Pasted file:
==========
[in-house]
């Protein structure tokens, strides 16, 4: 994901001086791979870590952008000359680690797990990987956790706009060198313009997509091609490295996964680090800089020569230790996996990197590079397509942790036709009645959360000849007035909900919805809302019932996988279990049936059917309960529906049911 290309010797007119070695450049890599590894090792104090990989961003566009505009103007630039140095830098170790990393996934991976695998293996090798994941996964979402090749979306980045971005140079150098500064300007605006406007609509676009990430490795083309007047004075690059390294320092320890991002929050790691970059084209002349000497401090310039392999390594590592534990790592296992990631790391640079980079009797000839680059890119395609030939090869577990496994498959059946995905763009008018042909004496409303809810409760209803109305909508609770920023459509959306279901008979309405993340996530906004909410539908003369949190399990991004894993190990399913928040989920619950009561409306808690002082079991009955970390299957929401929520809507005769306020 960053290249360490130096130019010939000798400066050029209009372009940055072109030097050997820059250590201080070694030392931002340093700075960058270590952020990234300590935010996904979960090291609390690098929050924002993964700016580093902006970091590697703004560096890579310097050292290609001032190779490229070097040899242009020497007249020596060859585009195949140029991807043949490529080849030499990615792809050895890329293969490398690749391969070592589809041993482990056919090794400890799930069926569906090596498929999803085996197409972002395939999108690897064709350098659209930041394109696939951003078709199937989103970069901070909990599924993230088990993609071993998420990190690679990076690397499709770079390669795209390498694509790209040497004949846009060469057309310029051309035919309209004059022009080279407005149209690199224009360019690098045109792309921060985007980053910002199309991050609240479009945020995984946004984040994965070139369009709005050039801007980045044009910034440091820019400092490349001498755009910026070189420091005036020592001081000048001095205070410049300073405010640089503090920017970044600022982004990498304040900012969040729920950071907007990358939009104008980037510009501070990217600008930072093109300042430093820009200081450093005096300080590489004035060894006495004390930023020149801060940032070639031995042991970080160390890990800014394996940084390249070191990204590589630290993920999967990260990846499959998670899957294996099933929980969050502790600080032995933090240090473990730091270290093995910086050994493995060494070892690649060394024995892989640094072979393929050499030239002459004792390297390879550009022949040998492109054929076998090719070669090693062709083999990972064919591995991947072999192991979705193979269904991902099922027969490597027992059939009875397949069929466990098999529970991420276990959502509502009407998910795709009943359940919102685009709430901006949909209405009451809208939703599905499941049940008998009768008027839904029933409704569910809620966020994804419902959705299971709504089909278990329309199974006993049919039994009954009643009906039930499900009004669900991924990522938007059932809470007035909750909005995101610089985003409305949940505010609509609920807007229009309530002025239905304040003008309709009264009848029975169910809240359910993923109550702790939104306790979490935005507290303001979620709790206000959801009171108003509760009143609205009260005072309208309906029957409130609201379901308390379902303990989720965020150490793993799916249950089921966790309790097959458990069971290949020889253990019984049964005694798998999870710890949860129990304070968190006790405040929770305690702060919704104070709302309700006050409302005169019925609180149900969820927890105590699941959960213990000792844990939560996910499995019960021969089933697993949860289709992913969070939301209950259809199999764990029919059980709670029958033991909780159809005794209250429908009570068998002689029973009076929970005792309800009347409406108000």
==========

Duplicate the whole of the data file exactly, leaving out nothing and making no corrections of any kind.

[in-house]
């Protein structure tokens, strides 16, 4: 994901001086791979870590952008000359680690797990990987956790706009060198313009997509091609490295996964680090800089020569230790996996990197590079397509942790036709009645959360000849007035909900919805809302019932996988279990049936059917309960529906049911 290309010797007119070695450049890599590894090792104090990989961003566009505009103007630039140095830098170790990393996934991976695998293996090798994941996964979402090749979306980045971005140079150098500064300007605006406007609509676009990430490795083309007047004075690059390294320092320890991002929050790691970059084209002349000497401090310039392999390594590592534990790592296992990631790391640079980079009797000839680059890119395609030939090869577990496994498959059946995905763009008018042909004496409303809810409760209803109305909508609770920023459509959306279901008979309405993340996530906004909410539908003369949190399990991004894993190990399913928040989920619950009561409306808690002082079991009955970390299957929401929520809507005769306020 960053290249360490130096130019010939000798400066050029209009372009940055072109030097050997820059250590201080070694030392931002340093700075960058270590952020990234300590935010996904979960090291609390690098929050924002993964700016580093902006970091590697703004560096890579310097050292290609001032190779490229070097040899242009020497007249020596060859585009195949140029991807043949490529080849030499990615792809050895890329293969490398690749391969070592589809041993482990056919090794400890799930069926569906090596498929999803085996197409972002395939999108690897064709350098659209930041394109696939951003078709199937989103970069901070909990599924993230088990993609071993998420990190690679990076690397499709770079390669795209390498694509790209040497004949846009060469057309310029051309035919309209004059022009080279407005149209690199224009360019690098045109792309921060985007980053910002199309991050609240479009945020995984946004984040994965070139369009709005050039801007980045044009910034440091820019400092490349001498755009910026070189420091005036020592001081000048001095205070410049300073405010640089503090920017970044600022982004990498304040900012969040729920950071907007990358939009104008980037510009501070990217600008930072093109300042430093820009200081450093005096300080590489004035060894006495004390930023020149801060940032070639031995042991970080160390890990800014394996940084390249070191990204590589630290993920999967990260990846499959998670899957294996099933929980969050502790600080032995933090240090473990730091270290093995910086050994493995060494070892690649060394024995892989640094072979393929050499030239002459004792390297390879550009022949040998492109054929076998090719070669090693062709083999990972064919591995991947072999192991979705193979269904991902099922027969490597027992059939009875397949069929466990098999529970991420276990959502509502009407998910795709009943359940919102685009709430901006949909209405009451809208939703599905499941049940008998009768008027839904029933409704569910809620966020994804419902959705299971709504089909278990329309199974006993049919039994009954009643009906039930499900009004669900991924990522938007059932809470007035909750909005995101610089985003409305949940505010609509609920807007229009309530002025239905304040003008309709009264009848029975169910809240359910993923109550702790939104306790979490935005507290303001979620709790206000959801009171108003509760009143609205009260005072309208309906029957409130609201379901308390379902303990989720965020150490793993799916249950089921966790309790097959458990069971290949020889253990019984049964005694798998999870710890949860129990304070968190006790405040929770305690702060919704104070709302309700006050409302005169019925609180149900969820927890105590699941959960213990000792844990939560996910499995019960021969089933697993949860289709992913969070939301209950259809199999764990029919059980709670029958033991909780159809005794209250429908009570068998002689029973009076929970005792309800009347409406108000």